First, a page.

The Parker Solar Probe- To touch the face of the Sun.
Thursday, 23rd September 2021 (19:45 - 22:00)
Venue: Virtual Meeting
Launched on 12th August 2018, this adventurous probe will complete many firsts during the next seven years. It will become the fastest man-made object at around 432,000 miles per hour, it will fly closer to the sun than any other object, passing less than four million miles from the surface and it will be the first to physically encounter the sun's corona. Survival depends on brilliant engineering and a highly elliptical orbit. This talk will explore the basics of the mission and set the scene for what we can hope to learn. Get the essential background before the science starts to flow!
Speaker: Keith Townsend
I have been a keen astronomer for most of my life and have owned and used telescopes for more than 20 years. In the early 2000s I developed a passion for astronomical imaging and put substantial effort and resources into a sophisticated set-up that took several years to complete. Some of the results can be seen on the images page to the left. Growing frustrated at increasing light pollution in my area, I disposed of the entire set-up. However, when astronomy is in your blood, resistance is futile and after only a couple of years, the fever took hold again. Several different set-ups have been and gone, but I now have an amazing Altair Astro 102mm ED Triplet refractor mounted on an iOptron iEQ45 Pro mount. This is a self contained imaging 'rig' with camera rotator, filter drawer, reducer/flattener and Altair Astro Hypercam 269c Protec camera. Everything is controlled through a mini pc while I sit in the warm. Astro software is incredible these days and many aspects of the hobby can now be automated. I also have a double stacked pressure tuned Lunt LS50 hydrogen alpha solar telescope for observing and imaging the Sun in the Ha wavelength; again, some of my images are on display in the images section. This way I can continue with the hobby on the warm sunny days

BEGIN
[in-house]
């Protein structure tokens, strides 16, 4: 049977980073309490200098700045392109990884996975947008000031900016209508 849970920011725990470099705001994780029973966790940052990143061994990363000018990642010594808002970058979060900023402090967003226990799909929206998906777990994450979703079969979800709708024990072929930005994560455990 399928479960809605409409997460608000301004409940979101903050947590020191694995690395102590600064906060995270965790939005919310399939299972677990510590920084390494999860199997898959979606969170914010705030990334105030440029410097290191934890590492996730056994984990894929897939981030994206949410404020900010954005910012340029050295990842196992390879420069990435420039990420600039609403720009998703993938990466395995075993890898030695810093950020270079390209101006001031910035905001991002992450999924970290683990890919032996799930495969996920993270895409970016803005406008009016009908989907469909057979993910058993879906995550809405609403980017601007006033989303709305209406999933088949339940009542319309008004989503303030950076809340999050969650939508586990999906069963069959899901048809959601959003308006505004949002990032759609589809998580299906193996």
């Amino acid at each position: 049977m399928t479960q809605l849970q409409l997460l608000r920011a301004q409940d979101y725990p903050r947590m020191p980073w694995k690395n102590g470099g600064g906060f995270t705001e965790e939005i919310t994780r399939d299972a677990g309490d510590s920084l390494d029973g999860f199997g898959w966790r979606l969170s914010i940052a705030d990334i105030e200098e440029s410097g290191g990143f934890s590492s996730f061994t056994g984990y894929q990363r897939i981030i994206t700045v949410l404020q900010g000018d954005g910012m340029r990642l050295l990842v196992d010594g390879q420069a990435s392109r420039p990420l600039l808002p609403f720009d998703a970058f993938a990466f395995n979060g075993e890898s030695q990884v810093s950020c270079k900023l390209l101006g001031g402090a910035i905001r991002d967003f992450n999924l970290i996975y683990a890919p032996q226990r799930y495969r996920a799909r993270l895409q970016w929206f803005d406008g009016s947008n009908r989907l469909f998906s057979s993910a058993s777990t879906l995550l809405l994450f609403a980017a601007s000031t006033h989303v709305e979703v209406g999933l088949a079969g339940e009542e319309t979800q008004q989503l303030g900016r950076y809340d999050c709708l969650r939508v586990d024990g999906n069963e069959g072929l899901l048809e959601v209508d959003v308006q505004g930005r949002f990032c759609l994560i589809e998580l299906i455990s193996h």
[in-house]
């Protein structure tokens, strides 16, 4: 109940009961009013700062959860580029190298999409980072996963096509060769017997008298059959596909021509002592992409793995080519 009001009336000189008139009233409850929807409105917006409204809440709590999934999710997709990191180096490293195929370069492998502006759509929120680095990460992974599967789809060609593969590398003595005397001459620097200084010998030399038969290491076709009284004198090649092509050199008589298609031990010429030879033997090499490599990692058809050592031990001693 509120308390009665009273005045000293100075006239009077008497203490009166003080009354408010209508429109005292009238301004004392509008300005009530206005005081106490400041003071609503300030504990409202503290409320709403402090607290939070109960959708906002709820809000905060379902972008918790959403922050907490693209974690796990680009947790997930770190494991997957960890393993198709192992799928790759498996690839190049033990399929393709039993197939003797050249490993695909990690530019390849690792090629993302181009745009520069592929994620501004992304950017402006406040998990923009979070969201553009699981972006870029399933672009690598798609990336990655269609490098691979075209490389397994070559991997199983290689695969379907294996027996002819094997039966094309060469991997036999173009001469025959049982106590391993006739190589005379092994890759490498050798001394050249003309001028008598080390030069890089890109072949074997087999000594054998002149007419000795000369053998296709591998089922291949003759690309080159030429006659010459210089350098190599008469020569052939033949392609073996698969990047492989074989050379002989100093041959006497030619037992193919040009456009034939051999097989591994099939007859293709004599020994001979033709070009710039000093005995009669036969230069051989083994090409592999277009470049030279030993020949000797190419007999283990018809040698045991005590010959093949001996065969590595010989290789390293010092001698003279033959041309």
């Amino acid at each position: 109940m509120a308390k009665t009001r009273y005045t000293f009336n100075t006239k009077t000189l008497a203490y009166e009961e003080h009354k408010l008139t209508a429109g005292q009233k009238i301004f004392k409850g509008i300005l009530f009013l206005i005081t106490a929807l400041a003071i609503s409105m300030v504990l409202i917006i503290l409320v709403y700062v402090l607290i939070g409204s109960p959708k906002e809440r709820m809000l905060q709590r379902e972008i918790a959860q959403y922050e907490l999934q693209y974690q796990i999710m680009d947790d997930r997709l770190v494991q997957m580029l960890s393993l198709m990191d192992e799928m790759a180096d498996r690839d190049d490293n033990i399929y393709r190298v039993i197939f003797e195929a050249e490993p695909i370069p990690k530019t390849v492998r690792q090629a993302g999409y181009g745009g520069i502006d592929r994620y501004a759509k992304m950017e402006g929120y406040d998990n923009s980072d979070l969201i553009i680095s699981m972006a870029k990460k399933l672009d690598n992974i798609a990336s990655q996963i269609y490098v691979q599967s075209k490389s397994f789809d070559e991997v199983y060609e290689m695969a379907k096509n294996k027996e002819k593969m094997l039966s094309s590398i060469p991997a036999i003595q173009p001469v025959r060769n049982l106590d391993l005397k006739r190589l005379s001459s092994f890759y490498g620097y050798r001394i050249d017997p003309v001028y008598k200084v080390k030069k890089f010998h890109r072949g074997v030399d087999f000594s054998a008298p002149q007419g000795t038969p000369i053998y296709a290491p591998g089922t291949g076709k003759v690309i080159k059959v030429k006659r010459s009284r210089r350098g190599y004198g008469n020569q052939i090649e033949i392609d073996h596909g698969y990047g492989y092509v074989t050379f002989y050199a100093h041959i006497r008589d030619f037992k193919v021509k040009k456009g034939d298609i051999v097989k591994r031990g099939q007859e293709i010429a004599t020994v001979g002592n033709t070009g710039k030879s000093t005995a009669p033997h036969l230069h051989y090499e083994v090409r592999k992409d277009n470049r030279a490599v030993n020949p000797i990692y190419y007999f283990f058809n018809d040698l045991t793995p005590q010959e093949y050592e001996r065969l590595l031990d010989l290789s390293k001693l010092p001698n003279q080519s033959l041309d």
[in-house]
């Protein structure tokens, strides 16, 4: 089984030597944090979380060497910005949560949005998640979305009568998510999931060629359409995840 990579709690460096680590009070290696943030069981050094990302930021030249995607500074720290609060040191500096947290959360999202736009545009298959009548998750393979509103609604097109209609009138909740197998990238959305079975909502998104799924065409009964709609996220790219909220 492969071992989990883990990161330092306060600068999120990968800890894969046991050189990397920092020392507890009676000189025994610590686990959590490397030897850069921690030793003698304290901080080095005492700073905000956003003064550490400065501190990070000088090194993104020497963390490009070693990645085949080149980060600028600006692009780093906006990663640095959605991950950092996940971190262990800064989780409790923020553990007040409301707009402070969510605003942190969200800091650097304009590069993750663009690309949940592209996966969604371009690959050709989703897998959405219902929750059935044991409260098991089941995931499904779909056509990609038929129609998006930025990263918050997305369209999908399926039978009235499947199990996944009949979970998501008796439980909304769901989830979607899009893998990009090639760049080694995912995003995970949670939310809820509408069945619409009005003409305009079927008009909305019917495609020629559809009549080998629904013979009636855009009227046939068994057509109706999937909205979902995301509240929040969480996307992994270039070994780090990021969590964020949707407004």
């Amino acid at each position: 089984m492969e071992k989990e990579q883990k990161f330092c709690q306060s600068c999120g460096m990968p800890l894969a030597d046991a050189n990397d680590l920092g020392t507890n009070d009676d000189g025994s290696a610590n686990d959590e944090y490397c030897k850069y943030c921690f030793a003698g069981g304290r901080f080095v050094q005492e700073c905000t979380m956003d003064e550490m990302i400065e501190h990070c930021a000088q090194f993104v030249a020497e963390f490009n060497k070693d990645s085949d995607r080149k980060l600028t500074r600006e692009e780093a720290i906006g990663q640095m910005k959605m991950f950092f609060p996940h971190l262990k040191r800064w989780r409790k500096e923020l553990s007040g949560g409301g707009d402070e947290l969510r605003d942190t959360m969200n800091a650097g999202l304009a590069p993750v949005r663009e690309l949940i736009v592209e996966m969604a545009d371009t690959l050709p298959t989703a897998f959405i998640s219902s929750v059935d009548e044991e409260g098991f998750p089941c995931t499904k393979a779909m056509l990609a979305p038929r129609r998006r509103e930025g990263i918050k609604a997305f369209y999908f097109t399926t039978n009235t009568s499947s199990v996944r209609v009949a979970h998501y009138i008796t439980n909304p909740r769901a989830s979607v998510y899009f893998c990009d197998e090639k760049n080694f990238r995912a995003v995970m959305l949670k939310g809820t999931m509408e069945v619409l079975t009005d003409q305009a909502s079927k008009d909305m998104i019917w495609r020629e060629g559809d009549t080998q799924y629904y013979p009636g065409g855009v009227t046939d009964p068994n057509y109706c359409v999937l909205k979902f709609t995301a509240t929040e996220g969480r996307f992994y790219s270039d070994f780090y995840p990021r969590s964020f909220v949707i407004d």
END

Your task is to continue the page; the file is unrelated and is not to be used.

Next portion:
I joined Peterborough Astronomical Society in 2009 and became Treasurer from 2011 until 2020. In 2012 PAS co-hosted a 'Star Gazing Live' event with the BBC and needed volunteer speakers. I presented a talk about Curiosity, the Martian Rover and thoroughly enjoyed the research which that entailed. I am really keen to promote interest in astronomical science to the general public and so the decision to offer talks on a wider basis was entirely logical. I was elected a Fellow of the Royal Astronomical Society in 2016 and joined the British Astronomical Association in 2017.
My presentations have been delivered to a wide range of Astronomical Societies, U3A meetings, science groups, branches of the WI, public outreach events and local societies. The talks can be tailored to suit varying levels of interest and involve stunning images, videos, animations and digestible facts that are delivered with humour and enthusiasm. I add to the list periodically, so please check back from time to time to see what is currently available. You can email me via the contact page for more details, charges and availability.